9 Myths about Bread Baking Debunked

About 5 years ago, there were two significant moments in my baking career. The first was my “eureka” moment: when I baked my first bread. This was followed by my biggest regret ( the 2nd significant moment):

Why didn’t I start baking sooner … ?

Like most, the answer was that I was afraid to begin. But were my fears sound and based on reason? Or were these completely unfounded?

Today, after baking regularly, almost every day, for the last 5 years, and also teaching my baking community for a long time , I have come to realize that most of my doubts were based on myths!

Today, I am here to debunk the myths about bread baking at home and will try to separate the wheat from the chaff. 🙂

Myth #1: Yeast needs a warm environment and sugar to become active, else the breads don’t bake right.

No. Yeast is active in cool water as well.

Fact: Yeast is active in a cold environment as well! It just takes more time. We can ferment or prove the dough even in a refrigerator. The only difference is the process will be slower. This is called retarding. This slow rise gives great flavour and texture to our breads. So, if it takes 1 hour for the dough to ferment or double in size at room temperature, which is say 35℃, it should be done in a refrigerator at 5℃ in about 6 to 7 hours. We can keep it in for a still longer time for sourdough breads, baguettes etc.

Yeast feeds on flour which has carbohydrates (sugar) and does not require extra sugar for becoming active. Some sugar is added to the dough either for flavour or to make some doughs richer as per the recipe. However, it is not a must for good breads. When I suggested the yeast proof test and asked that some sugar be added, it was to expedite the process. But remember, sugar is not essential to activate the yeast.

Myth #2: Baking is a difficult and complex process.

IT IS NOT ROCKET SCIENCE! We’re just baking breads, not trying to go to the moon 🙂

Fact: It is very simple and doable — just look at Kavita’s Nankhatai recipe! No one should be deterred by the list of exotic ingredients and gadgets, or terms and jargon used by pro bakers. Always remember that the basic bread needs only 3 ingredients — flour, water, yeast. Everything else in the ingredients list is for special effects and for a special recipe. Once you know how to make the basic bread dough half the job is done! Further, it is your ingenuity and creativity that makes you experiment with add-ins like herbs, veggies, cheese, sugar, spices, milk, nuts, fruits etc. But, again remember, this is all optional and excusable! Friends, we already have all the ingredients and tools required for baking in our kitchen.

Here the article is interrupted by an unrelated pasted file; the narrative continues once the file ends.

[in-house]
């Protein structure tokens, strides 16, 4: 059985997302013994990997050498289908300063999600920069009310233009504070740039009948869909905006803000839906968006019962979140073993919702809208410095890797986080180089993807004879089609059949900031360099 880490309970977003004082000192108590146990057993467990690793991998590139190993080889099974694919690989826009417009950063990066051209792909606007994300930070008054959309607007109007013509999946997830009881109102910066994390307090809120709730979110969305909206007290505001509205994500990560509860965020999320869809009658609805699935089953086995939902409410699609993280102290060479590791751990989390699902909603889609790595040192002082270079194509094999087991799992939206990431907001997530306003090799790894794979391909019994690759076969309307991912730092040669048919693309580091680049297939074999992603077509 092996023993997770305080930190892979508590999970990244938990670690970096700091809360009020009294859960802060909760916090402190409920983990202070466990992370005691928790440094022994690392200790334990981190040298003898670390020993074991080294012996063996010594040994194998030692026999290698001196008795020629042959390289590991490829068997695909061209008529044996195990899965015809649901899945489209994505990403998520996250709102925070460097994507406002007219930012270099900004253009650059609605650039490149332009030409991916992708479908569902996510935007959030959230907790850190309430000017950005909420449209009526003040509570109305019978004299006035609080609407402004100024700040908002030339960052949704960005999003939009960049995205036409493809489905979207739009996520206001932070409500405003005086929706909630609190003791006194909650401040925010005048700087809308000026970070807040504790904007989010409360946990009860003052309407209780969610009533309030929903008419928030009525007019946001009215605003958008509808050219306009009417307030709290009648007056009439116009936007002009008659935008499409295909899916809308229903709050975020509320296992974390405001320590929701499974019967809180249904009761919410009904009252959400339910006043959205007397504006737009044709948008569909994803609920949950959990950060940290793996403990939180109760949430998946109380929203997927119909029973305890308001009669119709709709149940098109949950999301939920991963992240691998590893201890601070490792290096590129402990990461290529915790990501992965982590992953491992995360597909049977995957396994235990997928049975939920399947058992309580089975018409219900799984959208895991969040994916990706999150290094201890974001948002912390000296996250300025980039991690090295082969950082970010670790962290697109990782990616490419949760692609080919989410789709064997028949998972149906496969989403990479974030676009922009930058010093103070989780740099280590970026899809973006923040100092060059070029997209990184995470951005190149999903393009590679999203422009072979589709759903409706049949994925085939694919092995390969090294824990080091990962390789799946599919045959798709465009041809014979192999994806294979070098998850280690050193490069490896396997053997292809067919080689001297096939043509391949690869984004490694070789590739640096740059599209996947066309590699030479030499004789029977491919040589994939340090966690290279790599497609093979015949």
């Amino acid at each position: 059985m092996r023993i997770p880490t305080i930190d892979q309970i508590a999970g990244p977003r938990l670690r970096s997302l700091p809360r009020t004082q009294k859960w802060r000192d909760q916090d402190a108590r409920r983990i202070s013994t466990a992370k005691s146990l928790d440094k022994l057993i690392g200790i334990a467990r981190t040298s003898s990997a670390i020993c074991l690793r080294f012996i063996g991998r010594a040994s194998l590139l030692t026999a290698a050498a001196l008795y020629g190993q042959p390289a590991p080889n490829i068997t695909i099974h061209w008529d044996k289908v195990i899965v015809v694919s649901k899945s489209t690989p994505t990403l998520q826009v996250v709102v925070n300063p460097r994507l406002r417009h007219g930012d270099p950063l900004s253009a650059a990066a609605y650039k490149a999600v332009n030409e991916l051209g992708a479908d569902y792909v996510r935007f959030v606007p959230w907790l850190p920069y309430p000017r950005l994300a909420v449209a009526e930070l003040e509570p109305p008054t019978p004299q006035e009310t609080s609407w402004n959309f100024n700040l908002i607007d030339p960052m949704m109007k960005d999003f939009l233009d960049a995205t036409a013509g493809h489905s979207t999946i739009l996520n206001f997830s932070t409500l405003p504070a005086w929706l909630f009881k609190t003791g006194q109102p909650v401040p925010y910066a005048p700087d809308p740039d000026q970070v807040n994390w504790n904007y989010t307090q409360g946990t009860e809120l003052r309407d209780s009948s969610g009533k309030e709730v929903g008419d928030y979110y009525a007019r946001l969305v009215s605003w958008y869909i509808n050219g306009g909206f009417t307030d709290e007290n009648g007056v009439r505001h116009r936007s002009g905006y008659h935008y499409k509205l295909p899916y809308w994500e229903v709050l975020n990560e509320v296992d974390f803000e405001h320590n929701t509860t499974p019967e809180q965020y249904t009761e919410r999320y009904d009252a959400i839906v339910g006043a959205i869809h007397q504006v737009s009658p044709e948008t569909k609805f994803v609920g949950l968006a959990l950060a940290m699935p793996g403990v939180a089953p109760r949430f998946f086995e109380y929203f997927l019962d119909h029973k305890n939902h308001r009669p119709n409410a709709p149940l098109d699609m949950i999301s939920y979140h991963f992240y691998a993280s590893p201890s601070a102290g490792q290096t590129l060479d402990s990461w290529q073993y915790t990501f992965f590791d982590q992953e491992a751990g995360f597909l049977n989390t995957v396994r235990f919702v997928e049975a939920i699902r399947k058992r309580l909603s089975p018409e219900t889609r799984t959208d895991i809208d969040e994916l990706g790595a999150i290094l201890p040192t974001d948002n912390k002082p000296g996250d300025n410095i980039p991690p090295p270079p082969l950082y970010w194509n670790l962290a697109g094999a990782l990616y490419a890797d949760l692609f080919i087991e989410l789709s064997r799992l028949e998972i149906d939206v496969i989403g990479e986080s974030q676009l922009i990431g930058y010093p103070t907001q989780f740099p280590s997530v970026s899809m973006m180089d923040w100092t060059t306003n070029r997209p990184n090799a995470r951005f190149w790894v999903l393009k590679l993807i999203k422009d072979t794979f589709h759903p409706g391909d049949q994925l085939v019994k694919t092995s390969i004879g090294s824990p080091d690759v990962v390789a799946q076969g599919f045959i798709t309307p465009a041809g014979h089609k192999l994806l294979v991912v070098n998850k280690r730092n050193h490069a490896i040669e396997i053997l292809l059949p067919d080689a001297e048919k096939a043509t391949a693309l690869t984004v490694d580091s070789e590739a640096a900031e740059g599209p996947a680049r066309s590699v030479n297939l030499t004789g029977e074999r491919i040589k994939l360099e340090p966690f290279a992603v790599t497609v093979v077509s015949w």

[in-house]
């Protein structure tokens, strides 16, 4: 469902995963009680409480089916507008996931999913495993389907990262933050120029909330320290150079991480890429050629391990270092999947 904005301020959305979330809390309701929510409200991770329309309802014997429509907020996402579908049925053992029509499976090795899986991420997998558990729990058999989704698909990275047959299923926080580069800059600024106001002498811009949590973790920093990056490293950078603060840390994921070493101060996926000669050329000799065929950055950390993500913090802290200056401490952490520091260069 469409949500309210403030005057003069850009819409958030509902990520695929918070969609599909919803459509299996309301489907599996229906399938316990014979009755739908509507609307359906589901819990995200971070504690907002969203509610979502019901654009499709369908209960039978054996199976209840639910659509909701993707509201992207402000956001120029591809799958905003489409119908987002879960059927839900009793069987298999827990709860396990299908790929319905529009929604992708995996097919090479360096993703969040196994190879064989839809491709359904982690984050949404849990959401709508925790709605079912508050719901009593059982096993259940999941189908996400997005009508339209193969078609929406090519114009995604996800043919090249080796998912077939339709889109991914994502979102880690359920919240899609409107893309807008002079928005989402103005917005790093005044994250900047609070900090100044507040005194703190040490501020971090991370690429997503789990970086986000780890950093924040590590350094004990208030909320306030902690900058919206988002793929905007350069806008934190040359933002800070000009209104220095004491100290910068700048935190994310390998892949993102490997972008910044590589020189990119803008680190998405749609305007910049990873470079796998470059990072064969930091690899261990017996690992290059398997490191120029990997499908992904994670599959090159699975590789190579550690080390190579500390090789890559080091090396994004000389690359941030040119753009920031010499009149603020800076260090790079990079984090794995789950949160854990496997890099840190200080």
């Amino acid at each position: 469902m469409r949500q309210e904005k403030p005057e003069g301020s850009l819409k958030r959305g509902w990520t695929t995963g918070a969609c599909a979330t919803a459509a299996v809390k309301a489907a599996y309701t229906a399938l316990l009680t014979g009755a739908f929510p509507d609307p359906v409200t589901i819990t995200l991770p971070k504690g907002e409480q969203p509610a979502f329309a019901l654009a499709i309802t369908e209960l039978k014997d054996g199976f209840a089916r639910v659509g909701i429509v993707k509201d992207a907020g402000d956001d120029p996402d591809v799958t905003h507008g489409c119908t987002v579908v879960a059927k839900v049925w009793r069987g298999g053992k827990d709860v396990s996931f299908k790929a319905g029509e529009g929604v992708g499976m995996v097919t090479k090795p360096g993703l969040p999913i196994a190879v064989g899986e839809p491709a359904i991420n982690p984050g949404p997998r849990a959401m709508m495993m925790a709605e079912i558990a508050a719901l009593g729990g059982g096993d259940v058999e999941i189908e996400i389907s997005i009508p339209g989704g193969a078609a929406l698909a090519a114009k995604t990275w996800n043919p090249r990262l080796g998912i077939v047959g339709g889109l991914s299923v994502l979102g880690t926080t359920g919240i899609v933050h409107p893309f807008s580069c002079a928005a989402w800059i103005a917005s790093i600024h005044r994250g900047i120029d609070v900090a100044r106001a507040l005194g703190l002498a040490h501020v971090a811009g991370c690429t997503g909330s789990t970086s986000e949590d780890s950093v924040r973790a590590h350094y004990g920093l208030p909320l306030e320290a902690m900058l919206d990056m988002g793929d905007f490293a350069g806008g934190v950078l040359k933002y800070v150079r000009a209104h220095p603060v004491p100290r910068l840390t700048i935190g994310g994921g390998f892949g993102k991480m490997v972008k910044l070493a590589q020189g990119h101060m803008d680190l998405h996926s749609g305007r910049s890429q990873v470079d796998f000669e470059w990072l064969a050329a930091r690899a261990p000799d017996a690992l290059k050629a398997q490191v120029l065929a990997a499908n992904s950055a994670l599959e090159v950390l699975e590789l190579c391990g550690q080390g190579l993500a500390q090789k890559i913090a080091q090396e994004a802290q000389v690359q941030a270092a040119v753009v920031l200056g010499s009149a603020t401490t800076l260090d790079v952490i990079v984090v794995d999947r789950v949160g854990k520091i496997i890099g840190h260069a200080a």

Myth #3: Baking is time consuming and tedious, something I would not like to engage in after a long day at the office.

This is probably how you feel after a long day. But hear me out …

Fact: From start to finish, a bread loaf takes 2&½ hours to prepare. Buns and calzones and pizzas take half an hour less. The duration for which you need to be present for the activity is less than half an hour (five minutes for preparation, ten minutes for kneading, five minutes for shaping…) unless you want to watch the bread rise or bake, which is also good, as it is therapeutic and relaxing 🙂

Cold proving overnight is another great option if there is some time constraint. It is recommended for slow rise and sourdough breads. In such recipes we use less amount of yeast. These breads that are delicious, full of flavour, have nice crumb and need much less kneading. So it’s a win-win for those who have less time during the day.